There’s no real way to break down the Sixers 141-118 loss to the Brooklyn Nets on Tuesday night.
I could write until my hands cramp about how porous the Sixers’ rim protection was, allowing Brooklyn to score 54 points while shooting 75 percent around the basket on the night. I could discuss the utter abomination that was simply picking up assignments coming across halfcourt, partially leading the Nets to shoot 70.6 percent from three in the first half, and 64 percent as a whole. I could discuss how incomprehensible it is to allow the Brooklyn Nets, who rank 22nd in offensive efficiency and 24th in three-point shooting percentage, to score over 100 points in general, let alone 111 through three quarters.
And yet, none of that is really worth the time nor the effort. There’s nothing to evaluate about this team as a whole. They’re completely worn down, short handed, and because of injury, mostly devoid of talent.
The only thing worth discussing is the fact that the Sixers lost, and although it was done in a completely embarrassing fashion, it was something that needed to happen. The Sixers needed to lose this game.
Philadelphia had the fifth best lottery odds coming into Tuesday. They were wedged in between the Orlando Magic and New York Knicks, a single game separating them from both teams. Considering the Magic’s own blowout loss at the hands of the Cleveland Cavaliers, a Sixers victory would’ve dropped them to two games back with just four games remaining on the schedule. A loss was imperative to keeping the margin tight, and to keeping the dream of being able to select Markelle Fultz (who sat courtside at the Wells Fargo Center as the Sixers got the crap kicked out of them) alive.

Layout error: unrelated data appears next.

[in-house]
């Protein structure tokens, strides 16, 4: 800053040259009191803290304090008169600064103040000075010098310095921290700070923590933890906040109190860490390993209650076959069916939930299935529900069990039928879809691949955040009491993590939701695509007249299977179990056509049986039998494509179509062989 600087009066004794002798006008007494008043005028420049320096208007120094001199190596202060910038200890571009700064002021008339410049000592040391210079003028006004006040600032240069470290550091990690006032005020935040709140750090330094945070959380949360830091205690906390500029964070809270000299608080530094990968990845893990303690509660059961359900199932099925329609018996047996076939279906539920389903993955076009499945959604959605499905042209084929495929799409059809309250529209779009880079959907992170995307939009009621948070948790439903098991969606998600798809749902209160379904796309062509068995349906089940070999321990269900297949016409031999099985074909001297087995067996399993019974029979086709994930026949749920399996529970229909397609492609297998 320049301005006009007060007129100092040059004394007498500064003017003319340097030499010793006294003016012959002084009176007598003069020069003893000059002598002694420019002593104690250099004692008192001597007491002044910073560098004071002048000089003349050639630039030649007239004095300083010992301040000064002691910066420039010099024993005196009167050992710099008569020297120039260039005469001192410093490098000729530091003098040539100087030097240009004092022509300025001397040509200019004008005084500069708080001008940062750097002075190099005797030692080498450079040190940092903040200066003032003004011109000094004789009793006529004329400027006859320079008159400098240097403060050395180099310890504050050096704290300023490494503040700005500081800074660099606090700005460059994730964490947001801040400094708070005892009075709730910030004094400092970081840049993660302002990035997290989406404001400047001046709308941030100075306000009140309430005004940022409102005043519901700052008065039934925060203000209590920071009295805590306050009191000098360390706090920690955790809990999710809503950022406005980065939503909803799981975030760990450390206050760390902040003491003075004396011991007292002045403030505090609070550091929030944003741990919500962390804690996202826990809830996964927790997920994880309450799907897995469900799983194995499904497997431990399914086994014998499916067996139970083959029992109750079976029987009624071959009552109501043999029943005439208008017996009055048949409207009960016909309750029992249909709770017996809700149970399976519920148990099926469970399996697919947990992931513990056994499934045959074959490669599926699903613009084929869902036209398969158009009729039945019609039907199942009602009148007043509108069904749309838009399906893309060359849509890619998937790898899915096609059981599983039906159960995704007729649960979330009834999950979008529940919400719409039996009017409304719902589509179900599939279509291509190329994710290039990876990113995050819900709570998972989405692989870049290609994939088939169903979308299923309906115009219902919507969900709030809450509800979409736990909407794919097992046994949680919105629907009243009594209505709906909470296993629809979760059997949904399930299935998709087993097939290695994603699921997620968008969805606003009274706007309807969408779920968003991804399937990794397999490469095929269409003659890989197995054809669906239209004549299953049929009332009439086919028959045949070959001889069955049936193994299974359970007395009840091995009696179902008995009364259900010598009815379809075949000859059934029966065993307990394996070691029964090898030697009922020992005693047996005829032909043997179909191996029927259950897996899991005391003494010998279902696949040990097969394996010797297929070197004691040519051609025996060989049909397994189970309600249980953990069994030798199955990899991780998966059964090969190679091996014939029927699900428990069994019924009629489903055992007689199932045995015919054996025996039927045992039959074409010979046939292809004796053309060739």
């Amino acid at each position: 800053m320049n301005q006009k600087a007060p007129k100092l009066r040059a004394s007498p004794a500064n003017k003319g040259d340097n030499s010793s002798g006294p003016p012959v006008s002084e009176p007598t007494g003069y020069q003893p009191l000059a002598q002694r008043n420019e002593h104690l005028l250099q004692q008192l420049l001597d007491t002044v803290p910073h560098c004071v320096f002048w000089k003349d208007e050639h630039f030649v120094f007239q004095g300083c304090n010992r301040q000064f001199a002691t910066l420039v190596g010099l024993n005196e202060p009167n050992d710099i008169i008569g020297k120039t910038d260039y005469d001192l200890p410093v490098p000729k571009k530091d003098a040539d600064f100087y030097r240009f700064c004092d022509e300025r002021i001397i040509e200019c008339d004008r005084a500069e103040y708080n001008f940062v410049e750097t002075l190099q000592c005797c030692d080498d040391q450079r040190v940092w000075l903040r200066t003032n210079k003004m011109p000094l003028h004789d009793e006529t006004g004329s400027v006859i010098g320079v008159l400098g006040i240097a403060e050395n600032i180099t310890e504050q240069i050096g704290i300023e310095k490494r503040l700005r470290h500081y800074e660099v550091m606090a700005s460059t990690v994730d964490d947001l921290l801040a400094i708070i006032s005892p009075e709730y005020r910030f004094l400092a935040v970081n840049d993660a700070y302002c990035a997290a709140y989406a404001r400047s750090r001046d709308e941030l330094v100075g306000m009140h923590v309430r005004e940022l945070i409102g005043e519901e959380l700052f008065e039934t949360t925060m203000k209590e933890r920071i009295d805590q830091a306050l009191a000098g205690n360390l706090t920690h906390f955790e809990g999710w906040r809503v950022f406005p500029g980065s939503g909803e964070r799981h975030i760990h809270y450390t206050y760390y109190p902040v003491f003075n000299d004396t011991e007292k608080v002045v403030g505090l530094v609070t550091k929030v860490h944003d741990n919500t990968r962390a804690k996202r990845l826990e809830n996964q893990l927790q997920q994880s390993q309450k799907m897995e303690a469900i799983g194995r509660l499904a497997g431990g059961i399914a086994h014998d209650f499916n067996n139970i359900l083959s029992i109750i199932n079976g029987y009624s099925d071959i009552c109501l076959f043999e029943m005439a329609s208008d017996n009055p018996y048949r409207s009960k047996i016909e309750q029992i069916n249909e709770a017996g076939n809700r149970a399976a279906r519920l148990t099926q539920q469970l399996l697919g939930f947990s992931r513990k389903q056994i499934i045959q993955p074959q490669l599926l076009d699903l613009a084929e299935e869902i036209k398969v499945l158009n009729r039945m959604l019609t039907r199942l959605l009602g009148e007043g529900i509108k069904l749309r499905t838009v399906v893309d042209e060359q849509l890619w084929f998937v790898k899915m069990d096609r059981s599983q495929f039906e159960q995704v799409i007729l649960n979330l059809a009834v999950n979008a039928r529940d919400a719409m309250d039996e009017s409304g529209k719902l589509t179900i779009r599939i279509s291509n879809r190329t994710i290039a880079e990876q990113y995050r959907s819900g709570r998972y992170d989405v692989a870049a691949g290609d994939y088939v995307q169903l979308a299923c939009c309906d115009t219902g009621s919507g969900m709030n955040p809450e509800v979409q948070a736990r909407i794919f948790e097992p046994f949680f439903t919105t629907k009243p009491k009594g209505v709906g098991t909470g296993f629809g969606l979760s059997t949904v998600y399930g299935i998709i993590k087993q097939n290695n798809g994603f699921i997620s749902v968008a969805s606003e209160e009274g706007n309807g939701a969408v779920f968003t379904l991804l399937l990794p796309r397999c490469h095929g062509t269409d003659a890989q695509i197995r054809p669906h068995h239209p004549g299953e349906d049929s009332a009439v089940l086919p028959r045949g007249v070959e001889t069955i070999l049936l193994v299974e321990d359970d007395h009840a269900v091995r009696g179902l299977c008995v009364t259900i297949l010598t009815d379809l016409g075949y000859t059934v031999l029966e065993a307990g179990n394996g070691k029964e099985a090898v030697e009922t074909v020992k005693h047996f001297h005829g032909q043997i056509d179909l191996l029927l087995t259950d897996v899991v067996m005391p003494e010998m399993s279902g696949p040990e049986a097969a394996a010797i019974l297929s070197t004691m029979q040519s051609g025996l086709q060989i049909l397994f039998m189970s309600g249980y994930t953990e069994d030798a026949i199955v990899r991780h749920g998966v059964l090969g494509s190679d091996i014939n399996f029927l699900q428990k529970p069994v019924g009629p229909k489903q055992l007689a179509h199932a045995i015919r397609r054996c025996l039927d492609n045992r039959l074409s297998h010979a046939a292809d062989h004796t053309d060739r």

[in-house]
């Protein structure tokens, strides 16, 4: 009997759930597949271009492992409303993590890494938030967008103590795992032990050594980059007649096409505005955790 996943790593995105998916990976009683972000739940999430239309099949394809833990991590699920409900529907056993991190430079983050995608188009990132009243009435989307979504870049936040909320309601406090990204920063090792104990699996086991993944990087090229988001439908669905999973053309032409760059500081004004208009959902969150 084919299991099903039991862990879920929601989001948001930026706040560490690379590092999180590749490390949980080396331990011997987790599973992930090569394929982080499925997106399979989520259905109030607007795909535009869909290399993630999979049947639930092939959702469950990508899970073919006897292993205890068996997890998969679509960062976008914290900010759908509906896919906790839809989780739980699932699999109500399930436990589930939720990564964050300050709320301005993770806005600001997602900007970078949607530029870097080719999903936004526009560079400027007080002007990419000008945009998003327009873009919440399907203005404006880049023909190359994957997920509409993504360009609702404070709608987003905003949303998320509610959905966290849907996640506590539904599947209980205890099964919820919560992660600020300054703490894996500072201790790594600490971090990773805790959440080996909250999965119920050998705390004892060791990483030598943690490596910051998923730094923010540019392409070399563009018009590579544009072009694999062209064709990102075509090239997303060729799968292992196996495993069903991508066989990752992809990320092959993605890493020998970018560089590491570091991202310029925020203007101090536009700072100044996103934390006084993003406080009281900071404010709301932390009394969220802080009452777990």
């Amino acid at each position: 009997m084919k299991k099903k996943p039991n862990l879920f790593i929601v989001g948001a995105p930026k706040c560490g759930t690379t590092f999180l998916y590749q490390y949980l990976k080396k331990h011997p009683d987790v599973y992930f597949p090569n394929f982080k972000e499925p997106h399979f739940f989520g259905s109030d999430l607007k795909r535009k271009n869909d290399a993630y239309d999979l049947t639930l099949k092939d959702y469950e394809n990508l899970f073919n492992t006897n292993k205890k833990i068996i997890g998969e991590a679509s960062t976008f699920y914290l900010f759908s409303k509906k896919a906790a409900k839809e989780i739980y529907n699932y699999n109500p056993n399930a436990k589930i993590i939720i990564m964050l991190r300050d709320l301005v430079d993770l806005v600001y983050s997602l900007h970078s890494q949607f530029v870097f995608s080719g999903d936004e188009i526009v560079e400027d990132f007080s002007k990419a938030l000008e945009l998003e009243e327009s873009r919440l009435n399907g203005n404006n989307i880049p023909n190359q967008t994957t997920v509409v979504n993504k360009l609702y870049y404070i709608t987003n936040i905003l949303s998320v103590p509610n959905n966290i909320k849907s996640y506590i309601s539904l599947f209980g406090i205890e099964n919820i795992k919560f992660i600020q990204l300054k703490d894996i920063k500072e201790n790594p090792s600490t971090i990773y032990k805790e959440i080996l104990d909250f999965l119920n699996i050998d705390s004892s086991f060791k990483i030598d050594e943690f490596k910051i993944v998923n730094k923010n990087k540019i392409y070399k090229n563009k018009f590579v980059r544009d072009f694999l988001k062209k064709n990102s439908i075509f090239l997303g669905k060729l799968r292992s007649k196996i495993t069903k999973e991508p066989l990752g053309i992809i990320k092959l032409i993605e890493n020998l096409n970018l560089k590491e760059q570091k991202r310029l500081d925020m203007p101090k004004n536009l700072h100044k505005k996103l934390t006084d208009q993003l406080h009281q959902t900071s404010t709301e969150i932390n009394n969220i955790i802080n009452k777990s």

Giving yourself the best chance to select the best player in the 2017 draft class is so much more important than a morale boosting victory in April. The Sixers need Fultz or Lonzo Ball or even Josh Jackson not only to just complete their young core, but to ensure that this mentality where losing games is the preferred outcome disappears for good.
This team has a ton of young talent, and on paper you’d think they should finally be able to put together a winning season next year. But after four straight years of rebuilding and trying to find superstars, it’s hard not to get agitated or downright depressed that basketball in April still means absolutely nothing to this team. These games are supposed to be played to win, and while I’m on board with the implications that come with losing, it doesn’t make the Sixers more enjoyable to watch, and it certainly doesn’t make them easier to write about. At some point it would be nice to find some substance in these games.
So yes, the Sixers loss to the Nets was for the best in the grand scheme of things. But only because it may help them draft a player that makes late regular season basketball worth watching again.
The Sixers are back in action on Thursday against the Chicago Bulls.